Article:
Wednesday, 4 October 2006


Please note that the Video in the previous post does not represent my opinion as I am like everyone else, still do not know who committed this CRIME.
Be warned the video is about 1 Hour 20 minutes long and can be very upsetting.

The main website has a bigger size video if you prefer.



The colors of Life said...

Hii :
i saw the injection vidio and i thank you for puting it for us , every body should see that vidio .. really

BeSHeSHeNtRa... said...

yah i goes with: the colors of life ..thnx 4 the vidio ..its is really sad story at so many levels bad :-(

AngloLibyan said...

thanks the color of life & beshentra for your comments.

Ghazi Gheblawi said...

Azizi AngloLibyan I had the chance last night to watch the documentary, the issues that it raises are important, I found the reuse of injections in Africa a horrifying one, and if the figure of 30% of HIV, AIDS in Africa and Asia is due to healthcare causes then this should at the top of the agenda of each government in the world.
I find raising the issue of the Bulgarian nurses’ case in Libya in the documentary, in the context of the problems of healthcare problems in Africa, and the reuse of injections, inconsistent.
Mr. Grant tried to prove the innocence of the Bulgarian nurses without looking to the evidence that supports their conviction, his presentation of the case was full of bias, not mentioning the interviews he conducted with people who either have rivalry with the Libyan regime (the supposed opposition, with their weird theories), or unknown human rights activists who kept repeating the same old stuff about terrorism and bombings and so on, or friends and relatives of the nurses. The only person he interviewed and had scientific credibility was the Italian Doctor, who didn't confirm 100% the innocence of the nurses.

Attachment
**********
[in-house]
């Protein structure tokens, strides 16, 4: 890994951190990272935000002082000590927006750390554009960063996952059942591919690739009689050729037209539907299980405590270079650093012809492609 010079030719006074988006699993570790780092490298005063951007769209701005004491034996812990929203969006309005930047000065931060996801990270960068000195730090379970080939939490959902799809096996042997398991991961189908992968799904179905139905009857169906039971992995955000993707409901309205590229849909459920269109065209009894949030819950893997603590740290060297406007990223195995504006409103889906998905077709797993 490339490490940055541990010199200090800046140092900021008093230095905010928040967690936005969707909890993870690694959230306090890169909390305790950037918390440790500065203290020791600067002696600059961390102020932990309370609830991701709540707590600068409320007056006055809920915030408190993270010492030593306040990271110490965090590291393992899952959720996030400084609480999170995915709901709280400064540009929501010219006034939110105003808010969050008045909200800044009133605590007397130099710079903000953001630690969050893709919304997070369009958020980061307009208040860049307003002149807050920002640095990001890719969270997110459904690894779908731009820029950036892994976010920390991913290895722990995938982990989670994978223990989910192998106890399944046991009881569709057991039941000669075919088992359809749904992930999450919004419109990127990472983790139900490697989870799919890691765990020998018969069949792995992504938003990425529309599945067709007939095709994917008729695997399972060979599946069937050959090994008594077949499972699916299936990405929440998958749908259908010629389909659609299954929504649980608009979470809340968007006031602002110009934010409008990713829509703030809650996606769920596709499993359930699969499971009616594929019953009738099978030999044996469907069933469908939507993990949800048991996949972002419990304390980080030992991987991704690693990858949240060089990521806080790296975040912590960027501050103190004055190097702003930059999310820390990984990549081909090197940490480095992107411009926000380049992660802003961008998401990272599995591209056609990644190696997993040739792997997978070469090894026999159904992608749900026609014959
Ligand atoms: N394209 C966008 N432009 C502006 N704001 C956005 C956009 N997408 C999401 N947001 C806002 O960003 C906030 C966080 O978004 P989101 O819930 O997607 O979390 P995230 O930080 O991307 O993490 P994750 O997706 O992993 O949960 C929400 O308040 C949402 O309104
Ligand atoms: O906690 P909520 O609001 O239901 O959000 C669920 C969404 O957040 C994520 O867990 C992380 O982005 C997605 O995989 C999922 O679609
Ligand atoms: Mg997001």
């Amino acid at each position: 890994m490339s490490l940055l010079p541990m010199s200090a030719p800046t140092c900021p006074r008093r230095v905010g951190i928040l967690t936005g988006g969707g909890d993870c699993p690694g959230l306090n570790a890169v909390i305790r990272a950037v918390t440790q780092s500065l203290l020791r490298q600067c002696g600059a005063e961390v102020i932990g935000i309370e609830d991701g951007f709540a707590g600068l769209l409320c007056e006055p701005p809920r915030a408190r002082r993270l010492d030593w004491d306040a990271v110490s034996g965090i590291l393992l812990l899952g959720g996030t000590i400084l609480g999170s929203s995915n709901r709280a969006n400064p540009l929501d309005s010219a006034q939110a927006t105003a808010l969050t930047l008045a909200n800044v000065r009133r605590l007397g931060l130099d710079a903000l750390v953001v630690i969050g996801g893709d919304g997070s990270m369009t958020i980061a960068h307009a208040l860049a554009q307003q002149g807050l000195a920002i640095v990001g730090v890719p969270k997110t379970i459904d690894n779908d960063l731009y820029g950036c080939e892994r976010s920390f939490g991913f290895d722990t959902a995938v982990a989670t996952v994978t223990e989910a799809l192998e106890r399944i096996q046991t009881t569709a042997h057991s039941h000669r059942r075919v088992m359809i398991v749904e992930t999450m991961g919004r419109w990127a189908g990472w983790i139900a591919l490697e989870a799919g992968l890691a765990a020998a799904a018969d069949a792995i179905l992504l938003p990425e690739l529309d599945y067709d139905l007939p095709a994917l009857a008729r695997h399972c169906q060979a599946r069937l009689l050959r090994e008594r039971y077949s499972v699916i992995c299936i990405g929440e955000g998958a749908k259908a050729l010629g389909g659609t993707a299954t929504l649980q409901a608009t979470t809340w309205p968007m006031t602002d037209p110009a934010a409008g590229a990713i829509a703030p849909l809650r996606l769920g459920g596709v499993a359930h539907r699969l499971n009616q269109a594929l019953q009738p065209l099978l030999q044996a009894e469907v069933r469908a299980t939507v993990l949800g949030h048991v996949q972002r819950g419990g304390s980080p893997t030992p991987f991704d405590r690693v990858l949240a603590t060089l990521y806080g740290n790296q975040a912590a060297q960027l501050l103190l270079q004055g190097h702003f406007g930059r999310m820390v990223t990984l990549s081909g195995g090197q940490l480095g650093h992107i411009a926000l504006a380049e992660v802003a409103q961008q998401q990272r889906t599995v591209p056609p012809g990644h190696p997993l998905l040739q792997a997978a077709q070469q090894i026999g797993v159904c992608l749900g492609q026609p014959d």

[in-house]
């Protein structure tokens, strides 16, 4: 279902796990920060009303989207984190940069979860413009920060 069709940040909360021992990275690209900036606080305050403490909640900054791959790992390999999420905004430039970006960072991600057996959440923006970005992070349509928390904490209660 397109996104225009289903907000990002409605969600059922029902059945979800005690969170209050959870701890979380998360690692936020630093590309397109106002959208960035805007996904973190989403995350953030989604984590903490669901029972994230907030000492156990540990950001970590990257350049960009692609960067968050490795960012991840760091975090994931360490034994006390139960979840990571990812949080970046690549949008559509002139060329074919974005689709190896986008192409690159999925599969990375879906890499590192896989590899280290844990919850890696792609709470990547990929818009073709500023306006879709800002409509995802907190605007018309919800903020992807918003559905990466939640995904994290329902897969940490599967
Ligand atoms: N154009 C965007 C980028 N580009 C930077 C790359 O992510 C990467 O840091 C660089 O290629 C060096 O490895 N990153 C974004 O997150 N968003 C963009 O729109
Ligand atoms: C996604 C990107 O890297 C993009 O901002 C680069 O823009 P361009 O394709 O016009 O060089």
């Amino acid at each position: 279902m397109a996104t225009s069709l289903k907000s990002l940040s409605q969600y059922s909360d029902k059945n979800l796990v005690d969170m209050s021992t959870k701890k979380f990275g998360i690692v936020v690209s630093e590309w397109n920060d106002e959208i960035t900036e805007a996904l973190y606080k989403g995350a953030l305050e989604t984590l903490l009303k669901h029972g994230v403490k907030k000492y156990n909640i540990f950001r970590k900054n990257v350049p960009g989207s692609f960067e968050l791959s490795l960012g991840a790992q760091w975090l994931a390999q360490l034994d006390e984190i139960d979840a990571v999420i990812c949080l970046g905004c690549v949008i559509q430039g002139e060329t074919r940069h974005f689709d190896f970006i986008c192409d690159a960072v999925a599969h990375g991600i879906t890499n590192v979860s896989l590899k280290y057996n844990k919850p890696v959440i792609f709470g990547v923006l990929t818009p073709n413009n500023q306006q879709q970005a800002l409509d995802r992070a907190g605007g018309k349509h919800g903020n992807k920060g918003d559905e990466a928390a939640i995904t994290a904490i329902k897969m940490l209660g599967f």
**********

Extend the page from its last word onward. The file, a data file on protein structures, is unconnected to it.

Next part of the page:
The situation of the Libyan AIDS children is appalling and what happened to them can not be explained by just contamination or poor healthcare in Libya. It will remain one of the biggest question marks, as how this tragedy happened, and I guess at the end it will be resolved peacefully.
I think that blaming someone or pointing fingers will never bring back health and wellbeing to these innocent children, which I think our efforts and concerns should be focused on them, but at least it will serve as reminder to how things can get wrong due to negligence and ignorance... Ghazi

AngloLibyan said...

Dear Ghazi, thank you for your input.
I have an open mind on this case, i have not seen any evidence to convict the nurses yet im not sure about their innocence on the other hand as you mentioned, its the subject of shring needles that is horrifying and could be to blame, I still think that an international court should be set up for this appalling crime.
yes the documentary concentrated too much on the nurses and yet again the west seems to be standing just with the nurses yet the poor children are being AGAIN kept in the background, i agree with you, at the end of the day courts can decide who is guilty or not but the world concern and focus should be more on these children, showing crying relatives of the Bulgarian nurses is ok but is taking attention away from the real victims here.
Allah bless the children and their families.

cindymon said...

why can i put the vidio on my blog? :((

AngloLibyan said...

I had the video on my blog then I had to remove it as apparently sometimes google video can interfere with blogger and cause the blog to dislay funny, after i removed it all is well now with the display.
you can easily copy its html and paste it on your blog.

Mickey Grant said...

I appreciate any comments regarding my film and like to respond to some of them, both good ones and bad.